Don Bowden

Extreme Overclocking, This isn’t Your Daddy’s Core i7

On Tuesday evening I had the opportunity to attend the Over Clocking Main Event sponsored by ASUS, Corsair Memory and Intel. Some of the best overclocking enthusiasts on the planet came together to try and set new world benchmark records using 3DMark 11, Cinebench and CPU-Z benchmarking tools.

For those of you that may not be familiar with Overclocking let me give a brief explanation: Overclocking is the process of making a computer CPU operate faster than the clock frequency specified by the manufacturer, hence the term “overclocking”.

And why would one want to overclock their computer? Many people overclock their computer to improve its performance. This is done more by computer enthusiasts than professional users, and it is typically done on desktop computers.

For this event the processor being overclocked is Intel’s just released Core i7 4960X Extreme Edition processor mounted on a soon to be released ASUS Rampage 4 Black Edition motherboard with Corsair Dominator Platinum 2666 MHz memory.  Intel’s Core i7 4960X is the latest in a series of Extreme Edition processors from Intel that started in 2003 with the Pentium 4 Extreme Edition. And here’s a bit of trivia for you, that Pentium 4 was a single core processor with 1.7 million transistors, the new 4960X has 6 cores with 1.86 billion transistors… Moore’s law is alive and well…

But let’s get back to overclocking. In order to reach the clock frequency required to set benchmark records the specs on the CPU (Core i7 4960X) are adjusted to increase the clock frequency from a 3.6GHz base clock frequency up to 5.85GHz. Having the CPU overclocked to 5.86GHz generates heat and a hot CPU is an unstable CPU so in order to maintain this high frequency you need to keep the CPU cool, -190°c cool, and to do that a little liquid nitrogen is required.

The CPU/motherboard is fitted with a special housing over the CPU and the liquid nitrogen is poured into the housing, check out the pictures below, you can see the liquid Nitrogen bubbling and fogging, just click on the picture to enlarge.

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As you can see from the pictures these computers look nothing like what you or I would have in our home or office, everything has been assembled outside of a case.

To capture system information used in measuring system performance you need to benchmark using common benchmarking tools, for example 3DMark 11 will test GPU (graphics processing) and CPU performance which results in a “score” based on the systems overall performance. Cinebench also measures GPU and CPU performance while CPU-Z is used to measure system and memory performance.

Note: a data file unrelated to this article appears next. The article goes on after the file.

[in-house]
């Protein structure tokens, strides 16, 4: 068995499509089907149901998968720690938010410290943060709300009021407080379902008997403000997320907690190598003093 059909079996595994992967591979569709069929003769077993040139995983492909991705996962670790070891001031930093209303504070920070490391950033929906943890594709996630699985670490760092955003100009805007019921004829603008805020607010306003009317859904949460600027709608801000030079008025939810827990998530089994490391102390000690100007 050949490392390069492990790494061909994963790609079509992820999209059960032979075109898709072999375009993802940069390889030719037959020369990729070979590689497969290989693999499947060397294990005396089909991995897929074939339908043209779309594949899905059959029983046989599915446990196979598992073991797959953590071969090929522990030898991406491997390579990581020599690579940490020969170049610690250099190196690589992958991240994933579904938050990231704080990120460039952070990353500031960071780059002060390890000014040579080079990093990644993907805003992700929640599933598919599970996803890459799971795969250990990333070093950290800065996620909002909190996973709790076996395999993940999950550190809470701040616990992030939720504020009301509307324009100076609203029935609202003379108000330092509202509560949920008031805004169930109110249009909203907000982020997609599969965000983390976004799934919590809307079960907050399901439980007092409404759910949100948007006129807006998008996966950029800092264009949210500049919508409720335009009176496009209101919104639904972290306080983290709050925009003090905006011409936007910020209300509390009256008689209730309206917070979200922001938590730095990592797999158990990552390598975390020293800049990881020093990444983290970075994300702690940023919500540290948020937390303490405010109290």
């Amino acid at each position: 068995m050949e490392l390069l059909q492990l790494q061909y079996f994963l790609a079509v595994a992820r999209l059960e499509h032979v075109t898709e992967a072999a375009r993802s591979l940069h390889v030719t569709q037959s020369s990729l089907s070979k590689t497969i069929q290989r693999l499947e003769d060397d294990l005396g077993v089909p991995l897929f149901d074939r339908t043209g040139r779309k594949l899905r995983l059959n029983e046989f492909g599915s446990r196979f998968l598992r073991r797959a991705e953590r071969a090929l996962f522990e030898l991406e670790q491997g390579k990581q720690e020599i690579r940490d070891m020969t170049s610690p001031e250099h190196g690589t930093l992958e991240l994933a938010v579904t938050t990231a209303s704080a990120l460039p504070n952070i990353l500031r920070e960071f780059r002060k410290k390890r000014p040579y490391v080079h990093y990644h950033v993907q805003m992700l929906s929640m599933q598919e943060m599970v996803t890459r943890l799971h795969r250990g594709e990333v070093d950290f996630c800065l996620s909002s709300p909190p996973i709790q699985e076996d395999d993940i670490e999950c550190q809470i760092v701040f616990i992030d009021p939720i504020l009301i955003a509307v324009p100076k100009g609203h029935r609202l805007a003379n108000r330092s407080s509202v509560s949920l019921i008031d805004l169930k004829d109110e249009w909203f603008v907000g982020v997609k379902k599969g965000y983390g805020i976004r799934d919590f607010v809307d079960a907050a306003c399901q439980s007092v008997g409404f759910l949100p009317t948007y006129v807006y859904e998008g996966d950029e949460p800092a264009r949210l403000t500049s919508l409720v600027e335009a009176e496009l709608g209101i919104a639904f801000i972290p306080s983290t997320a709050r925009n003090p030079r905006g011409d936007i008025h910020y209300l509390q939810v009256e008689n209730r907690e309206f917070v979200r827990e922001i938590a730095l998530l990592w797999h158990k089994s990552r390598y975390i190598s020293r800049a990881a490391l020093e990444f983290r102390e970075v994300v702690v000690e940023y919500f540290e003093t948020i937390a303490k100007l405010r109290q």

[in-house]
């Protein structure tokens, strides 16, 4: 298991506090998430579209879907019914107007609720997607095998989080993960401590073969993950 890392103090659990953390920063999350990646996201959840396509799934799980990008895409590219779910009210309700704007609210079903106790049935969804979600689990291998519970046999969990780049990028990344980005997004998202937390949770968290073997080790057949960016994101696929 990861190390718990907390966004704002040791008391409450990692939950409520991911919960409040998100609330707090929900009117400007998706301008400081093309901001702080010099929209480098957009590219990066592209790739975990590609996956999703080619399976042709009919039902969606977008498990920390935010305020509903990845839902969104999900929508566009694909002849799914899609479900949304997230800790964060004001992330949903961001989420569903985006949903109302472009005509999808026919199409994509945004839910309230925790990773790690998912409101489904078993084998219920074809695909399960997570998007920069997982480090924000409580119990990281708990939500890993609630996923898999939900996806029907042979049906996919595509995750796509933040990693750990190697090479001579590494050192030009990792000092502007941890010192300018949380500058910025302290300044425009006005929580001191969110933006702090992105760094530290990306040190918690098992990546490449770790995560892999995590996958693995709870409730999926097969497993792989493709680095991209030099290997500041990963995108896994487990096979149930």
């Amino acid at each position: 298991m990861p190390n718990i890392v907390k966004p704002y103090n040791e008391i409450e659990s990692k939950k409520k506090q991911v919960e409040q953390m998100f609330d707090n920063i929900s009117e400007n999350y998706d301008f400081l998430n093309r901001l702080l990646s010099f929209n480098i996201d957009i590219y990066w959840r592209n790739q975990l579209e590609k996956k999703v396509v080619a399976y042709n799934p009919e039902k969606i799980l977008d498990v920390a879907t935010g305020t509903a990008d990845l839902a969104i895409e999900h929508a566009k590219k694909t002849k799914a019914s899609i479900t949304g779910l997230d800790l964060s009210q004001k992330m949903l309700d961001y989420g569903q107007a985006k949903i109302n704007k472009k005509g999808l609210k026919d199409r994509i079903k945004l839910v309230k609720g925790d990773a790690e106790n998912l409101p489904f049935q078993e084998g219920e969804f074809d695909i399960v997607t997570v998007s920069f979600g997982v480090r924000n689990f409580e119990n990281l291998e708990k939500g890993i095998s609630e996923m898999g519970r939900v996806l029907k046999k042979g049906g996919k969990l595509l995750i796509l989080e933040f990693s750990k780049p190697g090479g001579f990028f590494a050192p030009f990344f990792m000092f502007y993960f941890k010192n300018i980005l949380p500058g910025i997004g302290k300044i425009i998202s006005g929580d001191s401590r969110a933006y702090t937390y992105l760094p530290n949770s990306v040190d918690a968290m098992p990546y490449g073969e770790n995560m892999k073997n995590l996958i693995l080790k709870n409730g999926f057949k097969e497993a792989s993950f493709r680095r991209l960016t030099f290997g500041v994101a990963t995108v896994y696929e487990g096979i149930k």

So, were any world records set at the event? You bet!

A new record for 3DMark 11 Performance was set with a score of 38227

Cinebench set a new record score of 17.65

And a new record was set for overclocking memory as well, 16 GB of Corsairs Vengeance Xtreme memory was overclocked to a new world record of 3900MHz as measured by CPU-Z.

This was a really fun event seeing the extremes these overclocking enthusiasts go to in order to get the maximum performance out of their computers; I mean really, how many of us get to play with liquid nitrogen on a regular basis!

If any of you are interested in overclocking your processor there is a ton of “how to” information on the web, just do a search on overclocking. One thing to remember, overclocking can damage your CPU so be sure to have the proper cooling for your CPU to avoid any problems.

Don Bowden

About Don Bowden

Don is a Sr. Technical Marketing Engineer in Intel’s Corporate Demos Group supporting various Intel events from executive keynotes to trades shows. His latest gig is with the Intel Extreme Masters Gaming Series where he provides general technical support. Don’s an avid gamer, mostly first person shooters, his real passion is on-line racing with iRacing.com which is the closest thing to driving a real race car as you’re going get. Don is also a skier, photographer and avid motorcyclist, making two cross country trips and a trek to the Arctic Circle and back from his home in San Jose, CA.

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